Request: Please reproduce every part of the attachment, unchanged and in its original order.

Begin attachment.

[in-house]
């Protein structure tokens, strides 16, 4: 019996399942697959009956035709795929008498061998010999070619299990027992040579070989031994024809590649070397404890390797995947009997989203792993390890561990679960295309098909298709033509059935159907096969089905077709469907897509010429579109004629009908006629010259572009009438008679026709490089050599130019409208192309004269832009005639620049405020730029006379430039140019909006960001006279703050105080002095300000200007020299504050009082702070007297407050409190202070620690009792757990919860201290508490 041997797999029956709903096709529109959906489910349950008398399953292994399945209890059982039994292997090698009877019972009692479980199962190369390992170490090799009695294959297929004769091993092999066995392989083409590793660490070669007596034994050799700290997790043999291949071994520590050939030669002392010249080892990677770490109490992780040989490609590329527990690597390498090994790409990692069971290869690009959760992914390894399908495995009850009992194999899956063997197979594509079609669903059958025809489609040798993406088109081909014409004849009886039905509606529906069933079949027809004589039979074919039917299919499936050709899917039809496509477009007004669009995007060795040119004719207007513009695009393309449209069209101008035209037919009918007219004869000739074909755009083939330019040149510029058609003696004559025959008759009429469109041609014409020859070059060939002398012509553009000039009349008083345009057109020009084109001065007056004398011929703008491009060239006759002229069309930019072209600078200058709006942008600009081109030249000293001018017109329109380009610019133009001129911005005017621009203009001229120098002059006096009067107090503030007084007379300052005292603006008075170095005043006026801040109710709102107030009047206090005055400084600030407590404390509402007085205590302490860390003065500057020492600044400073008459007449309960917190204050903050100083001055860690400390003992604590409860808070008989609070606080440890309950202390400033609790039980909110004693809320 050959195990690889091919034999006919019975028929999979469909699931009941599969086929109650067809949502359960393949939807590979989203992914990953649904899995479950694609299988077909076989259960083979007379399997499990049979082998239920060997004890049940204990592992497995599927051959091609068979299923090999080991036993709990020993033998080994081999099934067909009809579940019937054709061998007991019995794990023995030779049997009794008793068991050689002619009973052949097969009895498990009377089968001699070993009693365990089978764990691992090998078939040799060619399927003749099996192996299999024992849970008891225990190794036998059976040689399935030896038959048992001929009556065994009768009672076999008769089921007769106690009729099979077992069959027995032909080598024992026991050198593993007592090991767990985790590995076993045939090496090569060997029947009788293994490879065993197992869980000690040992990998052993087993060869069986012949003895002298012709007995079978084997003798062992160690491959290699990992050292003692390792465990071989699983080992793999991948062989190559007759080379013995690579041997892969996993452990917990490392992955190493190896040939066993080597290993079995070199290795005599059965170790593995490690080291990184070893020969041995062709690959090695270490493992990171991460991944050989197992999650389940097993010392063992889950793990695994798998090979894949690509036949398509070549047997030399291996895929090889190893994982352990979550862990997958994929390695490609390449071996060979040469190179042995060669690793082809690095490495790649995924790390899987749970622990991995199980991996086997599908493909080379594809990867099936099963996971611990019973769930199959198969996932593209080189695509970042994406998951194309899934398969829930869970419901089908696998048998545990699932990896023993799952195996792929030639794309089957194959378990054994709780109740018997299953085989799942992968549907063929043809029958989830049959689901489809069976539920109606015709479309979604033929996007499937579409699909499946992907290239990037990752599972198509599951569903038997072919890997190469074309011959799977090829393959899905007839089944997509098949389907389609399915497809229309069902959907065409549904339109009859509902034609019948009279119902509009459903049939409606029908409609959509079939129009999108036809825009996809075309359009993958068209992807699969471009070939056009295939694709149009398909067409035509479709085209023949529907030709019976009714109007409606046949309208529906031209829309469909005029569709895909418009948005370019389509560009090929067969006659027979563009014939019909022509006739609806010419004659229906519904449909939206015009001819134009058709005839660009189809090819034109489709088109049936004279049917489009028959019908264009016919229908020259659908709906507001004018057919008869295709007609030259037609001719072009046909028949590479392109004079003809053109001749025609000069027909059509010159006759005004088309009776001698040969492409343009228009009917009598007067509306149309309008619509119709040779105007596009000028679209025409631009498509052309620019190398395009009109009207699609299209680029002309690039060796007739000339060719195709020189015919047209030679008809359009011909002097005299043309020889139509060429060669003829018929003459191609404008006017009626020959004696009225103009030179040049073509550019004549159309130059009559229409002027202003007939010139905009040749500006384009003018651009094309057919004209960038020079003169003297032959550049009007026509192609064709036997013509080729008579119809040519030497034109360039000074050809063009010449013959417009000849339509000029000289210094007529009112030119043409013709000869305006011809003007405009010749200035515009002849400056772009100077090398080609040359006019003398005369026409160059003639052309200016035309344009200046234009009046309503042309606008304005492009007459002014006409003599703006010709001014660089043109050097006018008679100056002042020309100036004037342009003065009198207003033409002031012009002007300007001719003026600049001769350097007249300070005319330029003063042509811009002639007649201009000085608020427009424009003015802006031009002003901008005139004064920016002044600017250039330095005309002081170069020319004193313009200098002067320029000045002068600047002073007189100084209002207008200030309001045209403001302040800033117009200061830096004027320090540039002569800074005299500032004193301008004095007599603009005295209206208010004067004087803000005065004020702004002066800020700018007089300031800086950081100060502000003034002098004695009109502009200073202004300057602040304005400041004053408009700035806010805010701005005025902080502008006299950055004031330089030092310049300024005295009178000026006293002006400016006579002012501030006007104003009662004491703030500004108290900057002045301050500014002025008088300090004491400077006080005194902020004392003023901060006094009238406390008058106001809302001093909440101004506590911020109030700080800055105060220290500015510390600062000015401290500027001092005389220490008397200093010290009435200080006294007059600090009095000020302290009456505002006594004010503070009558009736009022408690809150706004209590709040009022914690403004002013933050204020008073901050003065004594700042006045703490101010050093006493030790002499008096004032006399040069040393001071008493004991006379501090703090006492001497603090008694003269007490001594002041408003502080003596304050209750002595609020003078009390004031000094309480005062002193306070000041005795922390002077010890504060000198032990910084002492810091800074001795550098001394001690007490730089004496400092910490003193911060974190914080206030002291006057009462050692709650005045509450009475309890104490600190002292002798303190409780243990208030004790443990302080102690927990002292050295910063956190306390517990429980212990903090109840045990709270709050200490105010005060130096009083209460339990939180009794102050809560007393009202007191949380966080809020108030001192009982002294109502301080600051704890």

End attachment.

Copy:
[in-house]
């Protein structure tokens, strides 16, 4: 019996399942697959009956035709795929008498061998010999070619299990027992040579070989031994024809590649070397404890390797995947009997989203792993390890561990679960295309098909298709033509059935159907096969089905077709469907897509010429579109004629009908006629010259572009009438008679026709490089050599130019409208192309004269832009005639620049405020730029006379430039140019909006960001006279703050105080002095300000200007020299504050009082702070007297407050409190202070620690009792757990919860201290508490 041997797999029956709903096709529109959906489910349950008398399953292994399945209890059982039994292997090698009877019972009692479980199962190369390992170490090799009695294959297929004769091993092999066995392989083409590793660490070669007596034994050799700290997790043999291949071994520590050939030669002392010249080892990677770490109490992780040989490609590329527990690597390498090994790409990692069971290869690009959760992914390894399908495995009850009992194999899956063997197979594509079609669903059958025809489609040798993406088109081909014409004849009886039905509606529906069933079949027809004589039979074919039917299919499936050709899917039809496509477009007004669009995007060795040119004719207007513009695009393309449209069209101008035209037919009918007219004869000739074909755009083939330019040149510029058609003696004559025959008759009429469109041609014409020859070059060939002398012509553009000039009349008083345009057109020009084109001065007056004398011929703008491009060239006759002229069309930019072209600078200058709006942008600009081109030249000293001018017109329109380009610019133009001129911005005017621009203009001229120098002059006096009067107090503030007084007379300052005292603006008075170095005043006026801040109710709102107030009047206090005055400084600030407590404390509402007085205590302490860390003065500057020492600044400073008459007449309960917190204050903050100083001055860690400390003992604590409860808070008989609070606080440890309950202390400033609790039980909110004693809320 050959195990690889091919034999006919019975028929999979469909699931009941599969086929109650067809949502359960393949939807590979989203992914990953649904899995479950694609299988077909076989259960083979007379399997499990049979082998239920060997004890049940204990592992497995599927051959091609068979299923090999080991036993709990020993033998080994081999099934067909009809579940019937054709061998007991019995794990023995030779049997009794008793068991050689002619009973052949097969009895498990009377089968001699070993009693365990089978764990691992090998078939040799060619399927003749099996192996299999024992849970008891225990190794036998059976040689399935030896038959048992001929009556065994009768009672076999008769089921007769106690009729099979077992069959027995032909080598024992026991050198593993007592090991767990985790590995076993045939090496090569060997029947009788293994490879065993197992869980000690040992990998052993087993060869069986012949003895002298012709007995079978084997003798062992160690491959290699990992050292003692390792465990071989699983080992793999991948062989190559007759080379013995690579041997892969996993452990917990490392992955190493190896040939066993080597290993079995070199290795005599059965170790593995490690080291990184070893020969041995062709690959090695270490493992990171991460991944050989197992999650389940097993010392063992889950793990695994798998090979894949690509036949398509070549047997030399291996895929090889190893994982352990979550862990997958994929390695490609390449071996060979040469190179042995060669690793082809690095490495790649995924790390899987749970622990991995199980991996086997599908493909080379594809990867099936099963996971611990019973769930199959198969996932593209080189695509970042994406998951194309899934398969829930869970419901089908696998048998545990699932990896023993799952195996792929030639794309089957194959378990054994709780109740018997299953085989799942992968549907063929043809029958989830049959689901489809069976539920109606015709479309979604033929996007499937579409699909499946992907290239990037990752599972198509599951569903038997072919890997190469074309011959799977090829393959899905007839089944997509098949389907389609399915497809229309069902959907065409549904339109009859509902034609019948009279119902509009459903049939409606029908409609959509079939129009999108036809825009996809075309359009993958068209992807699969471009070939056009295939694709149009398909067409035509479709085209023949529907030709019976009714109007409606046949309208529906031209829309469909005029569709895909418009948005370019389509560009090929067969006659027979563009014939019909022509006739609806010419004659229906519904449909939206015009001819134009058709005839660009189809090819034109489709088109049936004279049917489009028959019908264009016919229908020259659908709906507001004018057919008869295709007609030259037609001719072009046909028949590479392109004079003809053109001749025609000069027909059509010159006759005004088309009776001698040969492409343009228009009917009598007067509306149309309008619509119709040779105007596009000028679209025409631009498509052309620019190398395009009109009207699609299209680029002309690039060796007739000339060719195709020189015919047209030679008809359009011909002097005299043309020889139509060429060669003829018929003459191609404008006017009626020959004696009225103009030179040049073509550019004549159309130059009559229409002027202003007939010139905009040749500006384009003018651009094309057919004209960038020079003169003297032959550049009007026509192609064709036997013509080729008579119809040519030497034109360039000074050809063009010449013959417009000849339509000029000289210094007529009112030119043409013709000869305006011809003007405009010749200035515009002849400056772009100077090398080609040359006019003398005369026409160059003639052309200016035309344009200046234009009046309503042309606008304005492009007459002014006409003599703006010709001014660089043109050097006018008679100056002042020309100036004037342009003065009198207003033409002031012009002007300007001719003026600049001769350097007249300070005319330029003063042509811009002639007649201009000085608020427009424009003015802006031009002003901008005139004064920016002044600017250039330095005309002081170069020319004193313009200098002067320029000045002068600047002073007189100084209002207008200030309001045209403001302040800033117009200061830096004027320090540039002569800074005299500032004193301008004095007599603009005295209206208010004067004087803000005065004020702004002066800020700018007089300031800086950081100060502000003034002098004695009109502009200073202004300057602040304005400041004053408009700035806010805010701005005025902080502008006299950055004031330089030092310049300024005295009178000026006293002006400016006579002012501030006007104003009662004491703030500004108290900057002045301050500014002025008088300090004491400077006080005194902020004392003023901060006094009238406390008058106001809302001093909440101004506590911020109030700080800055105060220290500015510390600062000015401290500027001092005389220490008397200093010290009435200080006294007059600090009095000020302290009456505002006594004010503070009558009736009022408690809150706004209590709040009022914690403004002013933050204020008073901050003065004594700042006045703490101010050093006493030790002499008096004032006399040069040393001071008493004991006379501090703090006492001497603090008694003269007490001594002041408003502080003596304050209750002595609020003078009390004031000094309480005062002193306070000041005795922390002077010890504060000198032990910084002492810091800074001795550098001394001690007490730089004496400092910490003193911060974190914080206030002291006057009462050692709650005045509450009475309890104490600190002292002798303190409780243990208030004790443990302080102690927990002292050295910063956190306390517990429980212990903090109840045990709270709050200490105010005060130096009083209460339990939180009794102050809560007393009202007191949380966080809020108030001192009982002294109502301080600051704890």